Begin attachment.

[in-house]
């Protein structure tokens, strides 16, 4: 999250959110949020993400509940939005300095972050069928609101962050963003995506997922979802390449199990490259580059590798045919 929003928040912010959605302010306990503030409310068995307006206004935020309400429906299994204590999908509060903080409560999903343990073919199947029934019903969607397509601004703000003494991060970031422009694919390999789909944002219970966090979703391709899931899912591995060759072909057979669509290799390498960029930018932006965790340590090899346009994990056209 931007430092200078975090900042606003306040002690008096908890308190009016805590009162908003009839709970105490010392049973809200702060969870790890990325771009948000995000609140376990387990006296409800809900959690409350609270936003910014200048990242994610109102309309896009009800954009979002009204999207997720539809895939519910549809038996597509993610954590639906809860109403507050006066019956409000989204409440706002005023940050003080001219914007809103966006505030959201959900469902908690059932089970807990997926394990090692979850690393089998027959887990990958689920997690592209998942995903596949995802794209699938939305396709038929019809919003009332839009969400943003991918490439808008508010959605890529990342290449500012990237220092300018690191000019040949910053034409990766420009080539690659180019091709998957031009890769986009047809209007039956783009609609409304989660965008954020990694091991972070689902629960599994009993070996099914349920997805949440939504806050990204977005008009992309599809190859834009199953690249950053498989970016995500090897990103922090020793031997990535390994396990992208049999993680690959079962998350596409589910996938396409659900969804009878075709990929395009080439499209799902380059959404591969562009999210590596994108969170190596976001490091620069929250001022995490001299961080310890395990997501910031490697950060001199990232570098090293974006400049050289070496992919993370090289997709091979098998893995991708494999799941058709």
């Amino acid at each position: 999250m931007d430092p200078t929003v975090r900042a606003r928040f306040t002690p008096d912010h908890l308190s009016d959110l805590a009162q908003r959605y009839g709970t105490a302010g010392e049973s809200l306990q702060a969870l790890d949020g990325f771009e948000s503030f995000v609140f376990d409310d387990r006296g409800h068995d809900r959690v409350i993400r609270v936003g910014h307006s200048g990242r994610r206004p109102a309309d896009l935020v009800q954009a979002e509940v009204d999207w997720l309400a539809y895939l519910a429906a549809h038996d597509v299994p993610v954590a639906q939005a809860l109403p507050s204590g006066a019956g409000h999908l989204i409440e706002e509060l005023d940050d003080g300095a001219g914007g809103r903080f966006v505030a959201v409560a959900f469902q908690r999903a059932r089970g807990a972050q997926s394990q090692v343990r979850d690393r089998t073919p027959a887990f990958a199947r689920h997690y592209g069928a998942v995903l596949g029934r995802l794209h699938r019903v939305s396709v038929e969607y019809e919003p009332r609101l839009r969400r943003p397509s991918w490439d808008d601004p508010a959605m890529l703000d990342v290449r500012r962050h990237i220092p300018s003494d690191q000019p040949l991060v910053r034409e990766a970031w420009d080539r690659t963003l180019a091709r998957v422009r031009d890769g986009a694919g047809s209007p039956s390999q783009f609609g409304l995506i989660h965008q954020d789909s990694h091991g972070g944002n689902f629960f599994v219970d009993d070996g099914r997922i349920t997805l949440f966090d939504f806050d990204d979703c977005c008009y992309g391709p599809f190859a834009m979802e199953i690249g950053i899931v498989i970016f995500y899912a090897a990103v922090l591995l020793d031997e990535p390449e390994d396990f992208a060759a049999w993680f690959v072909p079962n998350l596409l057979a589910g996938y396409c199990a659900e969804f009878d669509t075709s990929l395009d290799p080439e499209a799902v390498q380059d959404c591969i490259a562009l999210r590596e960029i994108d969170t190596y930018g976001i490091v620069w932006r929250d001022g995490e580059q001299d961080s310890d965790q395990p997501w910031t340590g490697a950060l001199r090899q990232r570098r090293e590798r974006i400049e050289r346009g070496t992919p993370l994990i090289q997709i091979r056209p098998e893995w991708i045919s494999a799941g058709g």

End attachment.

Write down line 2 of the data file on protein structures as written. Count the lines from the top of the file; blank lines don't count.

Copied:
């Protein structure tokens, strides 16, 4: 999250959110949020993400509940939005300095972050069928609101962050963003995506997922979802390449199990490259580059590798045919 929003928040912010959605302010306990503030409310068995307006206004935020309400429906299994204590999908509060903080409560999903343990073919199947029934019903969607397509601004703000003494991060970031422009694919390999789909944002219970966090979703391709899931899912591995060759072909057979669509290799390498960029930018932006965790340590090899346009994990056209 931007430092200078975090900042606003306040002690008096908890308190009016805590009162908003009839709970105490010392049973809200702060969870790890990325771009948000995000609140376990387990006296409800809900959690409350609270936003910014200048990242994610109102309309896009009800954009979002009204999207997720539809895939519910549809038996597509993610954590639906809860109403507050006066019956409000989204409440706002005023940050003080001219914007809103966006505030959201959900469902908690059932089970807990997926394990090692979850690393089998027959887990990958689920997690592209998942995903596949995802794209699938939305396709038929019809919003009332839009969400943003991918490439808008508010959605890529990342290449500012990237220092300018690191000019040949910053034409990766420009080539690659180019091709998957031009890769986009047809209007039956783009609609409304989660965008954020990694091991972070689902629960599994009993070996099914349920997805949440939504806050990204977005008009992309599809190859834009199953690249950053498989970016995500090897990103922090020793031997990535390994396990992208049999993680690959079962998350596409589910996938396409659900969804009878075709990929395009080439499209799902380059959404591969562009999210590596994108969170190596976001490091620069929250001022995490001299961080310890395990997501910031490697950060001199990232570098090293974006400049050289070496992919993370090289997709091979098998893995991708494999799941058709």